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Restrictions in Seaweed Agar-vate Scientists

Thursday, December 17th, 2015
Bivalves from Panama for Dermo disease study

Bivalves from Panama for Dermo disease study

by Heather Soulen

Last week Nature magazine published a news piece about how supplies of agar, a research staple in labs around the world, are dwindling. Agar is a gelatinous material from red seaweed of the genus Gelidium, and is referred to as ‘red gold’ by those within the industry. Insiders suggest that the tightening of seaweed supply is related to overharvesting, causing agar processing facilities to reduce production. Most of the world’s ‘red gold’ comes from Morocco. In the 2000s, the nation harvested 14,000 tons per year. Today, harvest limits are set at 6,000 tons per year, with only 1,200 tons available for foreign export outside the country. In typical supply and demand fashion, distributor prices are expected to skyrocket. As a result, things could get tough for scientists who use agar and agar-based materials in their research.

Agar is a scientist’s Jell-O. Just like grandma used to make Jell-O desserts with fruit artfully arranged on top or floating in suspended animation within a mold, scientists use agar the same way. Bacteria and fungi can be cultured on top of nutrient-enriched agar, tissues of organisms can be suspended within an agar-based medium and chunks of DNA can move through an agarose gel, a carbohydrate material that comes from agar. Agar and agar products are the Leathermans of the science world.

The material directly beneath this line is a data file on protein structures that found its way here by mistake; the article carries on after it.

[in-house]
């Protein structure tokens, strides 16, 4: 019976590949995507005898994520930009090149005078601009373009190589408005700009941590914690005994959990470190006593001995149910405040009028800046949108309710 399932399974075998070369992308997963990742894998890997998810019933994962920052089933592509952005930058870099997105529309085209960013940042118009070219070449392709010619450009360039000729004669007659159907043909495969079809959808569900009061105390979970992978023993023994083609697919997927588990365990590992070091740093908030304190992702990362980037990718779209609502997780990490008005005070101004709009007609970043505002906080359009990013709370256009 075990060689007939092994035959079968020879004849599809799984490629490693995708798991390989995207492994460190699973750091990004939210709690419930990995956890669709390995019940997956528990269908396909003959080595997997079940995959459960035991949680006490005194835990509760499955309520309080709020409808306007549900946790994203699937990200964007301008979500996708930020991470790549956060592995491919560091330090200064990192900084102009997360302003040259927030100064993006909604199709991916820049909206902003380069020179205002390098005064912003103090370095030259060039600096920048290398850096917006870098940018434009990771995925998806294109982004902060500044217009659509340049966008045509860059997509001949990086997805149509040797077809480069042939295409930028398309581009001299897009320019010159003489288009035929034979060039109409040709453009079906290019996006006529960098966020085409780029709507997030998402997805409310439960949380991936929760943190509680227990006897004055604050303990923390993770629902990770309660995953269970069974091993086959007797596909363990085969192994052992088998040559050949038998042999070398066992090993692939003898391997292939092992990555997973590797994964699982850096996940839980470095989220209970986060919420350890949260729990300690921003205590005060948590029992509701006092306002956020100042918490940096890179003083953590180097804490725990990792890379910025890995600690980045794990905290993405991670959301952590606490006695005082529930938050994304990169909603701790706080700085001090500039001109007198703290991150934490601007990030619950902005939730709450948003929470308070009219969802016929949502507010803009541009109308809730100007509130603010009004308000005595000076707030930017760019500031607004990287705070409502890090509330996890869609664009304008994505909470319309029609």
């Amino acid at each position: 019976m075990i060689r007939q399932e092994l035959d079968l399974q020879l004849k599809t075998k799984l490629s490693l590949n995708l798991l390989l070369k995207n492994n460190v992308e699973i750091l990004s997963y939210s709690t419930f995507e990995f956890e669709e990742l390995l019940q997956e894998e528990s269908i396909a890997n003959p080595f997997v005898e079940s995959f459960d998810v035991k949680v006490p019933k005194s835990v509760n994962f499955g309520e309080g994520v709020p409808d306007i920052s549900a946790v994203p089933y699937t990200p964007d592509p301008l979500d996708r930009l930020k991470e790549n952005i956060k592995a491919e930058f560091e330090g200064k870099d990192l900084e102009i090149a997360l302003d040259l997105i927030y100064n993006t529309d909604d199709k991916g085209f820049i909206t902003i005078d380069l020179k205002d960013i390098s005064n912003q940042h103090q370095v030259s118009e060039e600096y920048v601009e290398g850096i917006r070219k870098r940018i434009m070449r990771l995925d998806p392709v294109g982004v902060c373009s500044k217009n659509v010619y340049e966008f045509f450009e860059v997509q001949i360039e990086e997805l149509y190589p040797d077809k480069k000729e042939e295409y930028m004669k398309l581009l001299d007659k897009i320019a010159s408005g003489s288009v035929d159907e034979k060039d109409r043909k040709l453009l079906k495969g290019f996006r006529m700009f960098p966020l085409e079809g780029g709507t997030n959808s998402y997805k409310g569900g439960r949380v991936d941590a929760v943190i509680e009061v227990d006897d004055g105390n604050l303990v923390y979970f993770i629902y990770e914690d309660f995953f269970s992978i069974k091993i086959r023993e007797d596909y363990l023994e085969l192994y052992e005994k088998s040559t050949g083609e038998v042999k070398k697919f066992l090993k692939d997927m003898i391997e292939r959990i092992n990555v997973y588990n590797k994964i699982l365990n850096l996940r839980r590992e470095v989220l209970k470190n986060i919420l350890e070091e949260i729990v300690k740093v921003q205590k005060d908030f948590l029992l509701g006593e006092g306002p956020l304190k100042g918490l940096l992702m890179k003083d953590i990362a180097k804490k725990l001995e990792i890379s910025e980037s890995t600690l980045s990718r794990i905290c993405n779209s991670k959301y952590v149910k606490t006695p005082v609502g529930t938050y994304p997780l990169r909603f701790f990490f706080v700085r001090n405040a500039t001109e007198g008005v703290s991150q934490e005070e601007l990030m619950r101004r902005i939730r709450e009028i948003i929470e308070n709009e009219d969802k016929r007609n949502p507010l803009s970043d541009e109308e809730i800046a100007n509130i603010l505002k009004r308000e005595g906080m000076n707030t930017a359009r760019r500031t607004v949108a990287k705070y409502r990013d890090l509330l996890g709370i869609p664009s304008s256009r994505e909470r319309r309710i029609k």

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All About That Base…Pairs: Using DNA Barcoding to Identify Fish Gut Contents

Tuesday, November 10th, 2015

by Heather Soulen

Rob Aguilar takes photos of all DNA barcoding reference specimens collected in the Chesapeake Bay

Rob Aguilar takes photos of all DNA barcoding reference specimens they collect in the Chesapeake Bay

Rob Aguilar of SERC’s Fish and Invertebrate Ecology Lab co-authored a DNA barcoding paper this past September in the journal Environmental Biology of Fishes. Rob spoke with us about his paper and the DNA barcoding work going on in the Fish and Invertebrate Lab. While the term DNA barcoding may seem difficult to understand, it’s easiest to think about it as a uniquely identifiable species level code.

Click the sound file below to listen to the interview.

Additional barcoding details are available in the full podcast transcript.

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